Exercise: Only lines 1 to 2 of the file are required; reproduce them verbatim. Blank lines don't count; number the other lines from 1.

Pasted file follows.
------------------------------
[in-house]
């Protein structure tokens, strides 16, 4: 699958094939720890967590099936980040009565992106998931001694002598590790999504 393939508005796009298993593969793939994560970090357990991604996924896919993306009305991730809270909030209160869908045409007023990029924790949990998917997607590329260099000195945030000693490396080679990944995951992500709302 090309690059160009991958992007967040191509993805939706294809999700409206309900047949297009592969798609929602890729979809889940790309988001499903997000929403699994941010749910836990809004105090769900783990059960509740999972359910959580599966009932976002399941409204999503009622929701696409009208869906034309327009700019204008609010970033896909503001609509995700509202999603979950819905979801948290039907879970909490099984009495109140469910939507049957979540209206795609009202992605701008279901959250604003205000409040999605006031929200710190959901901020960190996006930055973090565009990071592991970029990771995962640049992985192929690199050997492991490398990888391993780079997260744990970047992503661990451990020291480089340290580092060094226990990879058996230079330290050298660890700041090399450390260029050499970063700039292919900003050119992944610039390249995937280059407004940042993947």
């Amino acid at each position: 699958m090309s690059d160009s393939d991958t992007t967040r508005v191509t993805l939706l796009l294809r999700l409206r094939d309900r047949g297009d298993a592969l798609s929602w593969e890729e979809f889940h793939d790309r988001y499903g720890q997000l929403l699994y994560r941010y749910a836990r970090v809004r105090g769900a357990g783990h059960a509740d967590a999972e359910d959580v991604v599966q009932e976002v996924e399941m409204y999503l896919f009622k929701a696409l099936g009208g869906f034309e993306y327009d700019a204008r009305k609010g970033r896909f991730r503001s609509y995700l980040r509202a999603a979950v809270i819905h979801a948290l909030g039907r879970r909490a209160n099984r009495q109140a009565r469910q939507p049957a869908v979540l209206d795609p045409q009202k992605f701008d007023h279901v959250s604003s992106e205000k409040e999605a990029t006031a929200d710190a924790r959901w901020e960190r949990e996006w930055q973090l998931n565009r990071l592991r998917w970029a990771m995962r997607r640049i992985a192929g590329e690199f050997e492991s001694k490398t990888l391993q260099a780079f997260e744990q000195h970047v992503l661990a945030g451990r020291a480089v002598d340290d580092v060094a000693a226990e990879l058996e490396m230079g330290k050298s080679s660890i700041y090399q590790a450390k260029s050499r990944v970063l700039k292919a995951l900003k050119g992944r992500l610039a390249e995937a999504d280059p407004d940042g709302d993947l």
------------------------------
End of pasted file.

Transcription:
[in-house]
């Protein structure tokens, strides 16, 4: 699958094939720890967590099936980040009565992106998931001694002598590790999504 393939508005796009298993593969793939994560970090357990991604996924896919993306009305991730809270909030209160869908045409007023990029924790949990998917997607590329260099000195945030000693490396080679990944995951992500709302 090309690059160009991958992007967040191509993805939706294809999700409206309900047949297009592969798609929602890729979809889940790309988001499903997000929403699994941010749910836990809004105090769900783990059960509740999972359910959580599966009932976002399941409204999503009622929701696409009208869906034309327009700019204008609010970033896909503001609509995700509202999603979950819905979801948290039907879970909490099984009495109140469910939507049957979540209206795609009202992605701008279901959250604003205000409040999605006031929200710190959901901020960190996006930055973090565009990071592991970029990771995962640049992985192929690199050997492991490398990888391993780079997260744990970047992503661990451990020291480089340290580092060094226990990879058996230079330290050298660890700041090399450390260029050499970063700039292919900003050119992944610039390249995937280059407004940042993947």